THE Yanks recently released the preliminary report on the 2011 National Survey of Fishing, Hunting, and Wildlife-Associated Recreation. It’s the 12th survey in a series which commenced in 1955, and is repeated every five years.
As usual, the report contains some big numbers on participation and expenditure, as you’ll see in the following paragraphs. But it’s worth leading into a look at those figures with a couple of observations. First, whoever originated this work back in the ’50s realised that by providing this collated information they could demonstrate the value of these activities to the broader American people … and their politicians and the healthy economy they all depend on. Second, they saw a clear synergy between fishing, hunting and wildlife watching, extending the argument we’ve been trying to put here that getting involved in each of these is largely about the outdoor experience to be had with friends and family.
Overall, 90 million people, or 38 per cent of Americans 16 years and older, participated in wildlife-related recreation in 2011 and spent $145 billion dollars, supporting thousands of jobs in related industries and businesses. That’s pretty impressive for an economy reported to be doing it tough.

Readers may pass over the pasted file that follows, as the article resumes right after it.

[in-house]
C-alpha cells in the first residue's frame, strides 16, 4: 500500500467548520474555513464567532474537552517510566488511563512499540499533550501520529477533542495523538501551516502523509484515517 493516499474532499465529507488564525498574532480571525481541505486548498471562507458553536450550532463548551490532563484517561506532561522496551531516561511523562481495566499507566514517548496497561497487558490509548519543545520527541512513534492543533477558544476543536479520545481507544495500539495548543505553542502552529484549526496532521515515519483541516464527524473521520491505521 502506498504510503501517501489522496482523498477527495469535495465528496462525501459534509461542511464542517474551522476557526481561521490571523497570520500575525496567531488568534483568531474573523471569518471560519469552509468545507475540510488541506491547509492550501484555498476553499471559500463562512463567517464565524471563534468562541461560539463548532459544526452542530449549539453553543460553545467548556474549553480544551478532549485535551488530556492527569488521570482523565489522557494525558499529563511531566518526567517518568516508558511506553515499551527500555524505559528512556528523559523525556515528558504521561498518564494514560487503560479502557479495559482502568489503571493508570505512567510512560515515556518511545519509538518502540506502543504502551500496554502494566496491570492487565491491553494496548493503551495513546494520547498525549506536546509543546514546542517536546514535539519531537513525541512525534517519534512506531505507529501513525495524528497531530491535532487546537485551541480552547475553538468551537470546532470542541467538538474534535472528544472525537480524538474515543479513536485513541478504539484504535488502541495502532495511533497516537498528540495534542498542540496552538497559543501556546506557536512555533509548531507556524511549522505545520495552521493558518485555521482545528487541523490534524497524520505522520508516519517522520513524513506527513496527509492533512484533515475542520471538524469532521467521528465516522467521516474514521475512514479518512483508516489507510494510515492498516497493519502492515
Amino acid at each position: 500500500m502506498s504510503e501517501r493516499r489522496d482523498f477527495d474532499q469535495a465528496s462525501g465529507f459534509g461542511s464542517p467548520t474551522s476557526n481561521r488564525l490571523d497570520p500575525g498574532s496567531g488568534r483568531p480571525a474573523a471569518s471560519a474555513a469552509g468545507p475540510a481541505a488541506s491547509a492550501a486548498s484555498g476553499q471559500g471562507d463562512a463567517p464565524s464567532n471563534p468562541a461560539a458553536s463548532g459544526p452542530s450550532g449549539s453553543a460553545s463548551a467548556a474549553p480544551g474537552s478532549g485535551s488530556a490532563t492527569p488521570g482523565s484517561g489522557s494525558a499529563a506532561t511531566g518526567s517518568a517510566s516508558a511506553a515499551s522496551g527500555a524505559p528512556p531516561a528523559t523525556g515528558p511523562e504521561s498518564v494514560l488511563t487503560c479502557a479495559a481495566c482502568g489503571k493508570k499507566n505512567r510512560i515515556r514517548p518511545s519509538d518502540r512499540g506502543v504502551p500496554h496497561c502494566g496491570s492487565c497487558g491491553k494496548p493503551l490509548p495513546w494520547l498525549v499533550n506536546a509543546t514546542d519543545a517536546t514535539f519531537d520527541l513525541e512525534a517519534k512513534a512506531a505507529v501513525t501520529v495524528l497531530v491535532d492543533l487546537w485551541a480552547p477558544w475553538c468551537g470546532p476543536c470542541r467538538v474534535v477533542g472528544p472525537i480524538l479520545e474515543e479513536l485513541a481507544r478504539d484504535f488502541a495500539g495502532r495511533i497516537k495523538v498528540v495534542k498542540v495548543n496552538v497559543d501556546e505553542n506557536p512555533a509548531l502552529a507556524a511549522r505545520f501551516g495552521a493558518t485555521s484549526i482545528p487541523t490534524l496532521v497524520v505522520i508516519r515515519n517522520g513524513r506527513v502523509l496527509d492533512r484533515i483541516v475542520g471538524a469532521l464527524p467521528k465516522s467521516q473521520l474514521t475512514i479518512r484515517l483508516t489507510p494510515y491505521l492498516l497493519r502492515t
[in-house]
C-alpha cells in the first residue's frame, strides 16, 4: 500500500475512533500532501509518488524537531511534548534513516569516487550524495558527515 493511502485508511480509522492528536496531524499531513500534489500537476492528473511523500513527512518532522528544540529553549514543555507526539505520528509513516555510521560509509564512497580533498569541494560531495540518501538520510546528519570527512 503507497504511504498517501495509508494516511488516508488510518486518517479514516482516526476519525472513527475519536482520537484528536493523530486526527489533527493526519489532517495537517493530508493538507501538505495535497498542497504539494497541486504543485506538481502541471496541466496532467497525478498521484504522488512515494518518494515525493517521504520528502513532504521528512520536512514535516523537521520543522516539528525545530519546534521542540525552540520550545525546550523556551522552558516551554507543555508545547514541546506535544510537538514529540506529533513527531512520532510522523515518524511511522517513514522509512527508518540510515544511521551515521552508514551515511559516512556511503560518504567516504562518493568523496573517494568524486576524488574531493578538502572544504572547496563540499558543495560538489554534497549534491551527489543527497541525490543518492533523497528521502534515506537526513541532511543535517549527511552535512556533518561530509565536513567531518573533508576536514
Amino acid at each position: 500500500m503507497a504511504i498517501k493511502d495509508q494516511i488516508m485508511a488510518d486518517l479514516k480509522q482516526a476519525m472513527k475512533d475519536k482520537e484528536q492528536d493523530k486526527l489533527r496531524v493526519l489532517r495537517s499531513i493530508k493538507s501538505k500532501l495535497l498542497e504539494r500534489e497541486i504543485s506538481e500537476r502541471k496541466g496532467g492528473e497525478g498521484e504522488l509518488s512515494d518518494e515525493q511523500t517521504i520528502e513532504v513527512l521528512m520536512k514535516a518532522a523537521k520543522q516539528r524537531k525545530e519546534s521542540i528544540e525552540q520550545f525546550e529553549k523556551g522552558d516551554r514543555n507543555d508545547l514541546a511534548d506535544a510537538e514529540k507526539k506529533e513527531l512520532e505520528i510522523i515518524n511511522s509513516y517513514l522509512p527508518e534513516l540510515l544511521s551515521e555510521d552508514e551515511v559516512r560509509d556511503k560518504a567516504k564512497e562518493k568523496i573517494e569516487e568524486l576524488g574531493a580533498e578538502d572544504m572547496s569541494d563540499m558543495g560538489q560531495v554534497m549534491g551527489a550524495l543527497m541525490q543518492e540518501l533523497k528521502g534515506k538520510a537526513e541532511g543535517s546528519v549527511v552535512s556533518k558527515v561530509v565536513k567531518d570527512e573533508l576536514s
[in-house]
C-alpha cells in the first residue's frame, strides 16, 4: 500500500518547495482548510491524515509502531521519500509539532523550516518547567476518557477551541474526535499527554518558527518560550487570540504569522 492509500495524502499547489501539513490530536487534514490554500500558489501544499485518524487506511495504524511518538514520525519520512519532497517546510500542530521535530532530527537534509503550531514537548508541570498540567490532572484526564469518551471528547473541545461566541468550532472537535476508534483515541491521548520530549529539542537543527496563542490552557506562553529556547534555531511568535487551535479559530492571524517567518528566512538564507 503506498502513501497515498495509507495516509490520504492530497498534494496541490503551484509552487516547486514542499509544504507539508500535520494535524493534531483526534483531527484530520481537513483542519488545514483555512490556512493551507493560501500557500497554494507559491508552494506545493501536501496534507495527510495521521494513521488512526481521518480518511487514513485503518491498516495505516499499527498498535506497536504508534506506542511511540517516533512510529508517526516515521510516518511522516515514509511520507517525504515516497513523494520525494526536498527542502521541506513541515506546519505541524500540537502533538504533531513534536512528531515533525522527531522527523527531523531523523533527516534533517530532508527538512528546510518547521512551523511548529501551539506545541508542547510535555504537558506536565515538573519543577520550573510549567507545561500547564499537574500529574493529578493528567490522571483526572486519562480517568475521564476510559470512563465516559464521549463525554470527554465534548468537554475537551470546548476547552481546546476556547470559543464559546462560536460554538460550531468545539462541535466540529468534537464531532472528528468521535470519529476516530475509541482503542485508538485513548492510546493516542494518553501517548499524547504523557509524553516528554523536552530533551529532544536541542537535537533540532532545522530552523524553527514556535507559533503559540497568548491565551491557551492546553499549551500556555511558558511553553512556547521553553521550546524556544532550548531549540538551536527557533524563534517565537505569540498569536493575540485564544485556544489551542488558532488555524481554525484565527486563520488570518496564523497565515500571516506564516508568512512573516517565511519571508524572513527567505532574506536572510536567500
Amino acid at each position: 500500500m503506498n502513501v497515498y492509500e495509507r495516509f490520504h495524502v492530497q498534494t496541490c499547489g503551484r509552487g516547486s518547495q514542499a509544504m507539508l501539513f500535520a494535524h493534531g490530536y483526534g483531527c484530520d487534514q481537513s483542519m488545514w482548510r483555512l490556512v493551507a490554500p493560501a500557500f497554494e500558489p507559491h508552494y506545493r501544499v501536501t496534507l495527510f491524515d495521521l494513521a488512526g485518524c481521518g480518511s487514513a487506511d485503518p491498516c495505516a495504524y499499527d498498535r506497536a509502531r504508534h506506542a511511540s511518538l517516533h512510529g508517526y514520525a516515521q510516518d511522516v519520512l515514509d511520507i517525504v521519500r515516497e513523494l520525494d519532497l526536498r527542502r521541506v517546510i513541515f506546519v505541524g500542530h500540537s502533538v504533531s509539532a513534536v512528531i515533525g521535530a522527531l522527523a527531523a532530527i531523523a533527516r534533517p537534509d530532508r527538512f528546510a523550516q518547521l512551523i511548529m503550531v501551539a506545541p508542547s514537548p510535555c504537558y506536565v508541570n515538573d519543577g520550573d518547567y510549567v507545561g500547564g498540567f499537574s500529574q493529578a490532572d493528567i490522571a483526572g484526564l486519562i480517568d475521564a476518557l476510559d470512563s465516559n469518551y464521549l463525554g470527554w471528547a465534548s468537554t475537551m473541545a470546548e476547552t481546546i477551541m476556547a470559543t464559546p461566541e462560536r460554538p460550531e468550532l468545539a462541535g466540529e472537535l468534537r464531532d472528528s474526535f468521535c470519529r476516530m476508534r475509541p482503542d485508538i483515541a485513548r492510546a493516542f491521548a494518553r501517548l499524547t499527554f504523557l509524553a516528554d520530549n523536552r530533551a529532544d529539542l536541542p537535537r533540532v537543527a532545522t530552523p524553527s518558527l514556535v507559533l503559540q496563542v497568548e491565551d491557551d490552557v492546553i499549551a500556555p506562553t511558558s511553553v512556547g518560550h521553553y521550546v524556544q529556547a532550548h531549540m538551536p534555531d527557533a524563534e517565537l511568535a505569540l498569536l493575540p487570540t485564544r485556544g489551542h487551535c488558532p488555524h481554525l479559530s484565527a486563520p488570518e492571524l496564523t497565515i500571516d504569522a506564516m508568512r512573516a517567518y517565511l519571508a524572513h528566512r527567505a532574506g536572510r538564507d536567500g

The findings with regard to fishing specifically are in some respects surprising, in others predictable. The participation rate in fishing had declined between 2001 and 2006 by about 12 per cent, but in 2011 was back almost to the 2001 level. 33.1 million people fished an average of 17 days each in 2011. They spent $41.8 billion on trips, equipment, licences and other items (including magazines), with an average expenditure of $1,261 per angler.
As noted in the previous paragraph, participation increased from 2006 to 2011 but overall fishing-related expenditure declined by 11 per cent. There was as just as much spent on equipment such as rods, reels and general tackle, but spending on boats and recreational vehicles dropped by 44 per cent.
So, in the face of some economic adversity, more people went fishing and spent as much as ever on their tackle, but didn’t buy or upgrade really big items at the same rate as previously.
Wouldn’t it be interesting to see comparative figures for Australia over time? I’ll bet there would have been similar trends during our periods of economic depression or recession. I’d bet participation in beach, rock, wharf and river fishing would have been up in those periods, and fishing from big boats would have been down.
If our resources boom continues to cool, will there be an upsurge in new-age rock fishing like the ISO boys are pushing and even more inexpensive kayaks sold? It would be invaluable to both social researchers and all of the rec fishing industry if, as in the US, some agency could conduct this type of regular, focused research.
John Newbery is Fishing World’s environment editor.